Exotic Shorthair-Exotic Shorthair
Exotics Shorthair Cats | Exotic Shorthair Cat Breed Info & Pictures
With only 50 years of tradition, the Exotic Shorthair, also known as the Shorthaired Persian, is a favourite race for cats lovers who go on the quieter side of the world. It has a fun side, but it cuddles and relaxes most of the time.
The Exotic is fluffy and attractive to look at, with the added advantage of being one of the more loving herds. Exotic is also low maintenance, with minimum hair loss and yet a luxury fur. Exotic Shorthair can be described as shorthaired and succinct as it fulfils all requirements of the Iranian race except for the fur.
While the Persian has a long, thick fur, which has to be combed every day to avoid matting and entanglement, the Exotic has a medium-long fur, which is thick and fluffy, with a thick sub-wool. Exotic doesn't have to be combed every day and doesn't lose much - it even loses so little that it can be regarded as "not losing".
We only recommend to comb the hair balls once a week to beautify the exotic and to minimize the hair balls. Exotic's coat is so thick that it is one of those special feline races that looks much larger than it really is; of course it is a big cattery.
Exotic can weigh up to 15 lbs, but at this altitude it stays quite brief and near the floor. It is full-bodied with strong, round and strong limbs. Towards the top of the body, the throat supports the body's physical structure: brief and strong, crowned by an impressive large skull.
Exotic animals are available in any colour and fur design, incl. colour dot (like Siamese), as well as whites, stripes and rattan. Exotic's face is the same as Persian's, with the same scales. The Exotic is distinguished by two characteristics. It is classified as brachycephalous, which means that the head, and thus the face, is skullless.
Another of the other inherent characteristics of this race, which increases its appeal, is its paedomorphic look, which means that the Exotic face keeps its kitten-like look, with large, round, wide placed points, small sized holes, a small nostril and a large, round forehead. This" cuteness", the easy care and the pleasant and fun way make the Exotic one of the first choice for pets.
Exotic is not particularly susceptible to diseases or genetics, and this is mainly due to the precautionary measures that early growers took at the beginning. But being a brachycephal race means that it has the common issues resulting from the fact that noses and noses are so closely related.
It is also possible for there to be sporadic synovial issues or dental misalignment due to the short mandible and the risk of crown. Eventually, the short nose holes make the Exotic more susceptible to overheating. Put this on the heavy fur and you have a race looking for ways to keep chill.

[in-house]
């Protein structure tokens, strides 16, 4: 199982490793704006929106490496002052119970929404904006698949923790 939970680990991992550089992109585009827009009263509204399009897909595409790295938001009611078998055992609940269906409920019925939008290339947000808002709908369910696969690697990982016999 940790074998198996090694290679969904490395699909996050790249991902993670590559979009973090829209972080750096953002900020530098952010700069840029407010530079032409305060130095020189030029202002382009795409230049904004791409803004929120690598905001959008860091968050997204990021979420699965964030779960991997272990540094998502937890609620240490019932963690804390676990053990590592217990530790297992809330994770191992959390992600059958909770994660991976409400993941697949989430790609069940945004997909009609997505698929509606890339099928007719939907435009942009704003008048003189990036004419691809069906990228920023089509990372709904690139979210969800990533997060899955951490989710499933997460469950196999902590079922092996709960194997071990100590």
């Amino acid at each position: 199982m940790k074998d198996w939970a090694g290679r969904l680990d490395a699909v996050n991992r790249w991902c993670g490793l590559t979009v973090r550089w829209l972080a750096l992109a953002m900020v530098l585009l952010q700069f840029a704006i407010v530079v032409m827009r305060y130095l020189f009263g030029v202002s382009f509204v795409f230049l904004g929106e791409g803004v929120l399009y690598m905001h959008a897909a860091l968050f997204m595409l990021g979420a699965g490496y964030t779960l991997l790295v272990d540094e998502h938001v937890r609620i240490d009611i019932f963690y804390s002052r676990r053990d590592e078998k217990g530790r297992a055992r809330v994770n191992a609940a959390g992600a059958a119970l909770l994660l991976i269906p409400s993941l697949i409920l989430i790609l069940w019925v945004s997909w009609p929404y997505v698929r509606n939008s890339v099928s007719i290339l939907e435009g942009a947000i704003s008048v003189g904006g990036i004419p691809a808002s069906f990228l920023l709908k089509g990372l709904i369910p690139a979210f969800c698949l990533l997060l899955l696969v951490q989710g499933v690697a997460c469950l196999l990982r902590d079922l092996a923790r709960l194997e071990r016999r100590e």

Though the Exotic likes to meet people and spends much of his life as a pet cats, he will also look for places where he can chill out, such as not with carpets, brick and mosaic. The early exotic species were somewhat more proactive than their Farsians because of the outcrossing of the shorthair genes, but in the last four centuries, since the beginning of the race, the exotic species has become more like the Persians in behaviour and look.
Even more fun is that its relatives, its lightness and its quiet character are perfect for family with and without kids as well as for country and townhouses. This exotic gets along well with other creatures, but it tends towards humans. Quiet, with a quiet tone of voice, if it has a need to talk, the Exotic will welcome you when you come in, and you will be welcomed to feeling content rippling on your lap. Your bumble...
That race is entertained by the humble joys of living. One cord or piece of cardboard is enough to satisfy your Exotic. One of the most loving and faithful catteries. Exotic Shorthair was born in the 1950' s when the US kitten Carolyn Bussey bred a Persian with a Burmese in the hope of designing a bay Persian.
They thought that cats lovers could come up with the notion of a shorter-haired Persian, one that would be especially lighter to care for, but which kept the same elegance and lightness as the Persian. By this time the short-haired races had been fairly well eradicated from the cats' world because of the creeping crossbreeds that had been carried out by less sincere herders.
Whereas American Shorthairs were crossbred with Persians to create better coat and restore the short hair breed's look, the shorthair race itself lost most of the traits that made it an independent one. These catteries forged their paperwork to make it look as if these new bodily traits were natural, and Feline Imagination Federations had no choice but to stop registering the shorthaired one.
Ms Bussey's high demands on breeders led to a more ethically responsible attitude to crossbreeding and the outcome of her marketing efforts to develop this new strain was her enrollment as an Exotic Shorthair. In addition to the early crossings between the Burmese and Persians with the American Shorthair, the Exotic was restricted to crossings with the Persians, so that the race can retain its pedigree state.
Since 1975, the Exotic pedigree no longer included outdoor crosses, when the genetic stock was considered large enough to provide both strong and appealing offspring that would meet the standards. In 1967 the Cat Fanciers Association (CFA) named this race Champion. From there, the Exotic made quick advances and was soon in great demand. 2.
The first Exotic Shorthair was named Grand Champion in 1971, and in 1991 an Exotic was named CFA Cat of the Year.